The graphics got a small upgrade from the original, but nothing major. The textures will age better than those in the original, but the style remains largely unchanged from Mass Effect to Mass Effect 2. The sound is as familiar as the graphics, grand and heroic when the situation calls for it, and at other times moody and mysterious.

But as with the first game (this will sound familiar if you read the previous game’s review), the thing Mass Effect does best is the culmination of all of these elements into a setting, scope, and level of tension that most games fail to match. The combat was good, and at times it was great, but Mass Effect is at its best when it becomes a hybrid of video game+movie. The voice acting, the music, the cut scenes, the action... Mass Effect leverages ALL of these to make a complete experience that can actually have me on the edge of my seat in a way that can rival the best high-action, high-tension movies I’ve ever seen, and VERY few video games can match it. Imagine those scenes in great movies where you find yourself hungry for the payoff at the end of a long action sequence to see the results, but are simultaneously just enjoying how well the scene itself is created as you ride on that level of tension. And when a Mass Effect action sequence wraps up, the catharsis you get from making it through the scene is all the more rewarding from the feeling that you actually had to jump through those hoops yourself as the person controlling the game.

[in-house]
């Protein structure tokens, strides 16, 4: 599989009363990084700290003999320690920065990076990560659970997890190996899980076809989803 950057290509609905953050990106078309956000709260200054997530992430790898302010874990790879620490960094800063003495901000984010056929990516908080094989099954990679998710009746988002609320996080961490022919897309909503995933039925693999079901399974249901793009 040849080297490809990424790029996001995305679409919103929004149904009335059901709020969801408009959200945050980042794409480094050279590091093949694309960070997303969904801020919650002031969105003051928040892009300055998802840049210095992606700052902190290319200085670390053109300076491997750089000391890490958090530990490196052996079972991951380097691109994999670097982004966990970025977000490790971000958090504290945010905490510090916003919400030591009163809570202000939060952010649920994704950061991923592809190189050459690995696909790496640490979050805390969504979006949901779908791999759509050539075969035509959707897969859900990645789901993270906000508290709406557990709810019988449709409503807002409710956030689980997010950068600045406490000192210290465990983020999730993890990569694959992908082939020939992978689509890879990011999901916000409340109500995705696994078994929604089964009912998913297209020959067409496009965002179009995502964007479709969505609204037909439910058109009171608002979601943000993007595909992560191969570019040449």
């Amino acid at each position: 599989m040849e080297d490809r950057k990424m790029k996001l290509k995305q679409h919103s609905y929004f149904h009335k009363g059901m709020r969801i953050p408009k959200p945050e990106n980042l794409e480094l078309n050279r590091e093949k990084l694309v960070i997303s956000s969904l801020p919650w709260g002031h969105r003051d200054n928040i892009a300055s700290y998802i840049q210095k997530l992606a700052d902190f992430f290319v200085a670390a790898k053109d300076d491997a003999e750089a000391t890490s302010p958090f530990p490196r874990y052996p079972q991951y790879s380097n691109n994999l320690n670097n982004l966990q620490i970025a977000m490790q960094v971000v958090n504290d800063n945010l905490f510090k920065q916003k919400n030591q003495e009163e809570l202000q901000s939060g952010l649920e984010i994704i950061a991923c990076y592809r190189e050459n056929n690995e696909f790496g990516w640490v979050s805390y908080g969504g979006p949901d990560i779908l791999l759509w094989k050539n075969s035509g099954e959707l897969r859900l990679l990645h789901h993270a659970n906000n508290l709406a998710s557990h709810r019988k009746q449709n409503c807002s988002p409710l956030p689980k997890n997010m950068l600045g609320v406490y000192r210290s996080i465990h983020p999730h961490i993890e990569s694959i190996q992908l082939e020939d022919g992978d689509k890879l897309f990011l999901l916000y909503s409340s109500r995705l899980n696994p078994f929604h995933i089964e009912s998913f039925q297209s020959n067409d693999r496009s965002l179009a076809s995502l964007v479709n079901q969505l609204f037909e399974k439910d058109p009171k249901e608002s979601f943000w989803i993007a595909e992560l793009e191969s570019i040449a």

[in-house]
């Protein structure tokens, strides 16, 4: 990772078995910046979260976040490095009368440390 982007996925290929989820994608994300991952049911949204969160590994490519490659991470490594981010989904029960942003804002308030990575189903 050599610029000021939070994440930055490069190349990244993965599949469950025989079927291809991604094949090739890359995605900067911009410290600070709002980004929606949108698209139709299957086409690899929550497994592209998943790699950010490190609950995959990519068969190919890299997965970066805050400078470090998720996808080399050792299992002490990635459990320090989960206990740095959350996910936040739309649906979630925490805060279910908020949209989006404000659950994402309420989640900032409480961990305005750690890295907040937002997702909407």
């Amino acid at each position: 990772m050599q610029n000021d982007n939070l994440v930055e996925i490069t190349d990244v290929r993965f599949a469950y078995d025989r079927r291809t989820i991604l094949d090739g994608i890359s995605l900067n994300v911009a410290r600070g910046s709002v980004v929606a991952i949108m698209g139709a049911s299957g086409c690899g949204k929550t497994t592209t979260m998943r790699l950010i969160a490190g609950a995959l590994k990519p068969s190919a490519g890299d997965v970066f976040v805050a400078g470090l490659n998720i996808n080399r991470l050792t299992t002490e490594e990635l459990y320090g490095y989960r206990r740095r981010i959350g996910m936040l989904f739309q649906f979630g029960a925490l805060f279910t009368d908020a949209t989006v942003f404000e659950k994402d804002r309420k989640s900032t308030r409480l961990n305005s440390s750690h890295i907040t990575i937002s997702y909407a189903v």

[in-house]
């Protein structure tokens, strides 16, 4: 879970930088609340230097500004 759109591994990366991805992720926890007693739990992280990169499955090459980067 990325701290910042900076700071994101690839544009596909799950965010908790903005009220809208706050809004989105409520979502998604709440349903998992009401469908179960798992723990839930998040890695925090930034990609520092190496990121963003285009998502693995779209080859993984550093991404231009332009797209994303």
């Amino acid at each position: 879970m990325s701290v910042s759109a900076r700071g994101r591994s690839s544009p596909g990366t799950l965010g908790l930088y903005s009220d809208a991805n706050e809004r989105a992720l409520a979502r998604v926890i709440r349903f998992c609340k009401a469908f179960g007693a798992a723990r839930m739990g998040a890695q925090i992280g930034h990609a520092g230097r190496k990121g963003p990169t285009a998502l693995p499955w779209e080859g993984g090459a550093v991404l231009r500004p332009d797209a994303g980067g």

On the whole, I’d say Mass Effect 2 was an improvement over the first one, despite my own internal debate over dumbing-down vs. streamlining. When it all comes down to it, I’d prefer the inventory from the 2nd game over the 1st, and the small Citadel over the larger one, so I guess I can’t complain too much. Hopefully BioWare can find a middle-ground between the two games.

(Here’s a preview of my Mass Effect 3 review - they DO)

Mass Effect does “big” better than almost any game out there. BioWare proves with Mass Effect 2 that their process for developing games is not only something special, but repeatable and capable of turning out games that hit high notes on every level.